07 October 2012

Poe Cottage

This weekend the Historic House Trust of New York City held their annual Historical House Festival. I have long wanted to visit one of their properties, the Edgar Allan Poe Cottage, so I headed up to the Bronx to finally take a look.

Edgar Allan Poe (1809-1849). Photo: William S. Hartshorn.

Edgar Allan Poe was a well-known author living in New York City in 1846 when he decided to move his sickly wife, Virginia, and mother-in-law out of New York City to the countryside in hopes of improving Virginia’s health (she was dying from tuberculosis). The countryside turned out to be Fordham Village in Westchester County, which is now part of the Bronx. For $100 a year, Poe rented a small, sparsely furnished white cottage whose layout consisted of a sitting room, small bedroom, and kitchen on the first floor and another bedroom and study on the second floor.  A large fireplace in the sitting room helped to heat the first floor. There Poe wrote “Annabel Lee” and “The Cask of Amontillado,” among other works. He also spent his time gardening and visiting the faculty at the nearby St. John’s College (now Fordham University). Unfortunately, Virginia died on January 30, 1847. Poe stayed on at the cottage but two years later died under mysterious circumstances while in Baltimore on October 7, 1849.

Today, the Poe Cottage is the only remaining building from the original Fordham Village. Owned by the City of New York and managed by the Bronx County Historical Society, it was moved across the street in 1913 to a small park named “Poe Park.” At first glance, the cottage appears out of place, set in the middle of a busy section of the Bronx with city buses buzzing by and a subway station across the street. But once inside, you get a glimpse of a simpler time.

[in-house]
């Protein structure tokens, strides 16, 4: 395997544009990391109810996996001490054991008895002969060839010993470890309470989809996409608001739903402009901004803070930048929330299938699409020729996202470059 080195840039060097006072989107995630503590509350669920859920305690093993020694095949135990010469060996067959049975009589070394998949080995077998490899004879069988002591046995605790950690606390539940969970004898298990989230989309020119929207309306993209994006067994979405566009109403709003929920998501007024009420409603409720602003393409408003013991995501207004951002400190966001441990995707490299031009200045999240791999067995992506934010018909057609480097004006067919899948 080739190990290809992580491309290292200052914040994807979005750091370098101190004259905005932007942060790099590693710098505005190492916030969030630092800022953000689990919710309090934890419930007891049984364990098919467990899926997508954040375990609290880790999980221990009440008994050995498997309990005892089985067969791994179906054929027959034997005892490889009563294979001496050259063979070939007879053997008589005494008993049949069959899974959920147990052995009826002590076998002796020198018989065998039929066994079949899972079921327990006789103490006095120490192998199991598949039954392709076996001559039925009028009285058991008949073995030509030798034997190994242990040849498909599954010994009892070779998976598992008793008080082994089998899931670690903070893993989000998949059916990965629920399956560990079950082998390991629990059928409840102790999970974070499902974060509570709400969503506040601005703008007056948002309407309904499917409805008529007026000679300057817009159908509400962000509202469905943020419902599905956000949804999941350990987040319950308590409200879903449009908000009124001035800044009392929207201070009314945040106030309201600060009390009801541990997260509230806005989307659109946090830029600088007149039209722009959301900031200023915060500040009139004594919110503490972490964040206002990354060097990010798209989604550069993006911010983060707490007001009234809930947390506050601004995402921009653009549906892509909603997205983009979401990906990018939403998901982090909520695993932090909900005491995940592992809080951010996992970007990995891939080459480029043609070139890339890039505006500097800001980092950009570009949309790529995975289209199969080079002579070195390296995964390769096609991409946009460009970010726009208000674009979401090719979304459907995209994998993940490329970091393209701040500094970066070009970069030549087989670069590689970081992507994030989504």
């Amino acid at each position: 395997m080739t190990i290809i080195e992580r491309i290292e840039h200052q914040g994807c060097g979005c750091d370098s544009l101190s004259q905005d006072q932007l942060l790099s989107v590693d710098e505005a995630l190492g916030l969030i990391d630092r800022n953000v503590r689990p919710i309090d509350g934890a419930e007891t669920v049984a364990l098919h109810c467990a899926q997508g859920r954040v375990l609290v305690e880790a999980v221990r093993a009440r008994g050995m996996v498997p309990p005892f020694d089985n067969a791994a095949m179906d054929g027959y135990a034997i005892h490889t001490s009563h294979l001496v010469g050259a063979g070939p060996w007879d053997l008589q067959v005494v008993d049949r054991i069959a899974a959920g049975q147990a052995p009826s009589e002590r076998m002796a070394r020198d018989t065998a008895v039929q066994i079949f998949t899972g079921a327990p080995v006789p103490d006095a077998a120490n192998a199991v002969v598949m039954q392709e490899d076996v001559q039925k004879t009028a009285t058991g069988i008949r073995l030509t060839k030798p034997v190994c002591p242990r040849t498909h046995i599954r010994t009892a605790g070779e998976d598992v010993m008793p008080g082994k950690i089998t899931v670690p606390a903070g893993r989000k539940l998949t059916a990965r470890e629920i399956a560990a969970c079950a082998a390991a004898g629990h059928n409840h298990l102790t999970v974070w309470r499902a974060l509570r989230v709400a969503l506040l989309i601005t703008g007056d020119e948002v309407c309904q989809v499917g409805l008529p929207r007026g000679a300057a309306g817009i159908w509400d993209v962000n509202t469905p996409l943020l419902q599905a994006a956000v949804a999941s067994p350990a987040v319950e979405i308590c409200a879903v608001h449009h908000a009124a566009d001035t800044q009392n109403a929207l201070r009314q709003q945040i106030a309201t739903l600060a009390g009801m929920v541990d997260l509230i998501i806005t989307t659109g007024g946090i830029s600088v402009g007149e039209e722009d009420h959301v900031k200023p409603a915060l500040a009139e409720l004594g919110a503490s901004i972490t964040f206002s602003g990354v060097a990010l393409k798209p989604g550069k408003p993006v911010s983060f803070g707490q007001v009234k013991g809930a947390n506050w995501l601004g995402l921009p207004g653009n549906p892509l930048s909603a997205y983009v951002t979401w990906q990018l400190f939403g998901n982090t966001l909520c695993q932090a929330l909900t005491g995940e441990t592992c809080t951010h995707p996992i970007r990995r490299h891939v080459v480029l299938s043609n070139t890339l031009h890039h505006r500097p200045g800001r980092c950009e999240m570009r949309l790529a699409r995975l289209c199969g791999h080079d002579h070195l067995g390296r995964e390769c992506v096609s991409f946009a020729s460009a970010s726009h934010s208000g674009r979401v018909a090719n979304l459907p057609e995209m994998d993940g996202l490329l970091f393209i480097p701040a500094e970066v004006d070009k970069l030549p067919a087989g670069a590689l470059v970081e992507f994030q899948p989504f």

Recently restored, the cottage is filled with period-appropriate furnishings, including the actual bed that Virginia died in and Poe’s rocking chair. A gold-framed mirror in the sitting room belonged to the couple as well. On display is an interesting desk (not Poe's) whose top detaches from the base to become a travelling desk. There is a bust of Poe in the corner and prints of the cottage from various times on the walls. Even with the noise outside, you could imagine the tortured writer bent over his papers while his beloved Virginia coughed in the other room.

Back outside, I took some photos of the exterior of the cottage and was about to leave when I spotted a black squirrel behind the cottage (above)—what an appropriate sighting at the home of a writer of the macabre.

For more information about the cottage, visit here.

Photos except where noted by Michele.

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